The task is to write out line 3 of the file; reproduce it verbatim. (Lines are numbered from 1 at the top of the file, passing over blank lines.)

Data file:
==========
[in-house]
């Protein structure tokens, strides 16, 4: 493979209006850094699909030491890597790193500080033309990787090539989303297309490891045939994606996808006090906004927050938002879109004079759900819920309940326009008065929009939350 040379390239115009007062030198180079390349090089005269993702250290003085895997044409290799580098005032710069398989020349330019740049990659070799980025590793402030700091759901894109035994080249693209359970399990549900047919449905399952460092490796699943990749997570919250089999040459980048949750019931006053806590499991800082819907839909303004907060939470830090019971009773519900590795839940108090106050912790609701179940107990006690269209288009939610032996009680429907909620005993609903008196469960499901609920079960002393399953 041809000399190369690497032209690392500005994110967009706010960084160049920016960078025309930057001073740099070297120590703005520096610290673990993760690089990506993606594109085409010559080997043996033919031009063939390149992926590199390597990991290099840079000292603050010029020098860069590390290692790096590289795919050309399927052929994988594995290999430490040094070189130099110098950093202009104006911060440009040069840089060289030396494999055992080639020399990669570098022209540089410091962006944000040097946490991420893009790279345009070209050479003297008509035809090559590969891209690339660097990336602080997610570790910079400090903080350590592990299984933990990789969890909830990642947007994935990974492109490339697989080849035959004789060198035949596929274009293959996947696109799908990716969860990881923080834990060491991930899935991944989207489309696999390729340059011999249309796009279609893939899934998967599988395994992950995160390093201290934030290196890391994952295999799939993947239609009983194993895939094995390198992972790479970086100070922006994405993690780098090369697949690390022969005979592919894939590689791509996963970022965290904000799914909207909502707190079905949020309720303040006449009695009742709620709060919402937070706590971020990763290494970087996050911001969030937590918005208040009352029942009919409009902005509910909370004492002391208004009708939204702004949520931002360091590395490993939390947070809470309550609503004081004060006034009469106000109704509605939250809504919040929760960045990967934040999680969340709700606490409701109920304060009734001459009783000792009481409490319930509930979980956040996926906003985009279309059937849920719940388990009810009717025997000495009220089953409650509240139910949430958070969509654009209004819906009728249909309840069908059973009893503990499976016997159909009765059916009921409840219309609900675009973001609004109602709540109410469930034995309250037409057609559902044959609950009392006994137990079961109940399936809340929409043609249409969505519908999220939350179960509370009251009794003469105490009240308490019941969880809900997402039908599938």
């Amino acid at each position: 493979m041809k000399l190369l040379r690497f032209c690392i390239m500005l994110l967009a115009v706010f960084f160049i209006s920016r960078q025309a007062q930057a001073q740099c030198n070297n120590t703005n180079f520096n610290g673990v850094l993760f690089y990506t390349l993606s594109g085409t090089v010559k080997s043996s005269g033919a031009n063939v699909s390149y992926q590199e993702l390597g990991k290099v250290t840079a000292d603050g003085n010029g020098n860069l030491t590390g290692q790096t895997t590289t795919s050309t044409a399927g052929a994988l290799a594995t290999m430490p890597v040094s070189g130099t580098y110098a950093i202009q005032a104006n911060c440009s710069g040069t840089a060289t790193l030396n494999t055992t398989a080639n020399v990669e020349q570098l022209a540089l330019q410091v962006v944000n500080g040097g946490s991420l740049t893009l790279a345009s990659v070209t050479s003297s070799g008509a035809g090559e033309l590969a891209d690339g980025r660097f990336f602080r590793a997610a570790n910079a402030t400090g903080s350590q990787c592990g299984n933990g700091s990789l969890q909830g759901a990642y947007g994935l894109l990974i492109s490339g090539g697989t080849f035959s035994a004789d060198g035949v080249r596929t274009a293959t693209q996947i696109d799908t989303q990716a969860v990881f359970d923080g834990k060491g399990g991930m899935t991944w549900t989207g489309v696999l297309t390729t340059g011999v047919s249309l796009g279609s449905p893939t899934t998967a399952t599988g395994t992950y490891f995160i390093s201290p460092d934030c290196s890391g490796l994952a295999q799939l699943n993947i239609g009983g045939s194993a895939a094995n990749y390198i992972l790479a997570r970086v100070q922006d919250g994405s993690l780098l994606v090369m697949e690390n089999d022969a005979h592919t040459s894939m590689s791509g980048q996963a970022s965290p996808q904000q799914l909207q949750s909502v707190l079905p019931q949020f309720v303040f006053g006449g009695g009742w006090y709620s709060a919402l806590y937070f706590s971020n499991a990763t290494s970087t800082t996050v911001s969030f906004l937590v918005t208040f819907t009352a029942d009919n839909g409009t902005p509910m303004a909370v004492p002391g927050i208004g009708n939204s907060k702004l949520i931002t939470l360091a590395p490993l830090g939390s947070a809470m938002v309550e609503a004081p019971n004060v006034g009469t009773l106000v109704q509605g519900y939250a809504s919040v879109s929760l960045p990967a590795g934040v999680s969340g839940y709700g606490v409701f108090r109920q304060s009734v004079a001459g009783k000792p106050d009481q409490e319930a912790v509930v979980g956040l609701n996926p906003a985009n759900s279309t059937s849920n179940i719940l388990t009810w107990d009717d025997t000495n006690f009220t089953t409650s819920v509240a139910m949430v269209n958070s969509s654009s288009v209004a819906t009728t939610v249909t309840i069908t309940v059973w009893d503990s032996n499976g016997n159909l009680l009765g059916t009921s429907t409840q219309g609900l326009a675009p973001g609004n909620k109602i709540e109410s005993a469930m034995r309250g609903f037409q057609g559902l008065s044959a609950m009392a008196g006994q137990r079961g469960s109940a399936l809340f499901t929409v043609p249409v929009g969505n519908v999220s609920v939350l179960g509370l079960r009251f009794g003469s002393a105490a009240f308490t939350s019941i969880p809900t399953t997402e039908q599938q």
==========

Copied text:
């Amino acid at each position: 493979m041809k000399l190369l040379r690497f032209c690392i390239m500005l994110l967009a115009v706010f960084f160049i209006s920016r960078q025309a007062q930057a001073q740099c030198n070297n120590t703005n180079f520096n610290g673990v850094l993760f690089y990506t390349l993606s594109g085409t090089v010559k080997s043996s005269g033919a031009n063939v699909s390149y992926q590199e993702l390597g990991k290099v250290t840079a000292d603050g003085n010029g020098n860069l030491t590390g290692q790096t895997t590289t795919s050309t044409a399927g052929a994988l290799a594995t290999m430490p890597v040094s070189g130099t580098y110098a950093i202009q005032a104006n911060c440009s710069g040069t840089a060289t790193l030396n494999t055992t398989a080639n020399v990669e020349q570098l022209a540089l330019q410091v962006v944000n500080g040097g946490s991420l740049t893009l790279a345009s990659v070209t050479s003297s070799g008509a035809g090559e033309l590969a891209d690339g980025r660097f990336f602080r590793a997610a570790n910079a402030t400090g903080s350590q990787c592990g299984n933990g700091s990789l969890q909830g759901a990642y947007g994935l894109l990974i492109s490339g090539g697989t080849f035959s035994a004789d060198g035949v080249r596929t274009a293959t693209q996947i696109d799908t989303q990716a969860v990881f359970d923080g834990k060491g399990g991930m899935t991944w549900t989207g489309v696999l297309t390729t340059g011999v047919s249309l796009g279609s449905p893939t899934t998967a399952t599988g395994t992950y490891f995160i390093s201290p460092d934030c290196s890391g490796l994952a295999q799939l699943n993947i239609g009983g045939s194993a895939a094995n990749y390198i992972l790479a997570r970086v100070q922006d919250g994405s993690l780098l994606v090369m697949e690390n089999d022969a005979h592919t040459s894939m590689s791509g980048q996963a970022s965290p996808q904000q799914l909207q949750s909502v707190l079905p019931q949020f309720v303040f006053g006449g009695g009742w006090y709620s709060a919402l806590y937070f706590s971020n499991a990763t290494s970087t800082t996050v911001s969030f906004l937590v918005t208040f819907t009352a029942d009919n839909g409009t902005p509910m303004a909370v004492p002391g927050i208004g009708n939204s907060k702004l949520i931002t939470l360091a590395p490993l830090g939390s947070a809470m938002v309550e609503a004081p019971n004060v006034g009469t009773l106000v109704q509605g519900y939250a809504s919040v879109s929760l960045p990967a590795g934040v999680s969340g839940y709700g606490v409701f108090r109920q304060s009734v004079a001459g009783k000792p106050d009481q409490e319930a912790v509930v979980g956040l609701n996926p906003a985009n759900s279309t059937s849920n179940i719940l388990t009810w107990d009717d025997t000495n006690f009220t089953t409650s819920v509240a139910m949430v269209n958070s969509s654009s288009v209004a819906t009728t939610v249909t309840i069908t309940v059973w009893d503990s032996n499976g016997n159909l009680l009765g059916t009921s429907t409840q219309g609900l326009a675009p973001g609004n909620k109602i709540e109410s005993a469930m034995r309250g609903f037409q057609g559902l008065s044959a609950m009392a008196g006994q137990r079961g469960s109940a399936l809340f499901t929409v043609p249409v929009g969505n519908v999220s609920v939350l179960g509370l079960r009251f009794g003469s002393a105490a009240f308490t939350s019941i969880p809900t399953t997402e039908q599938q």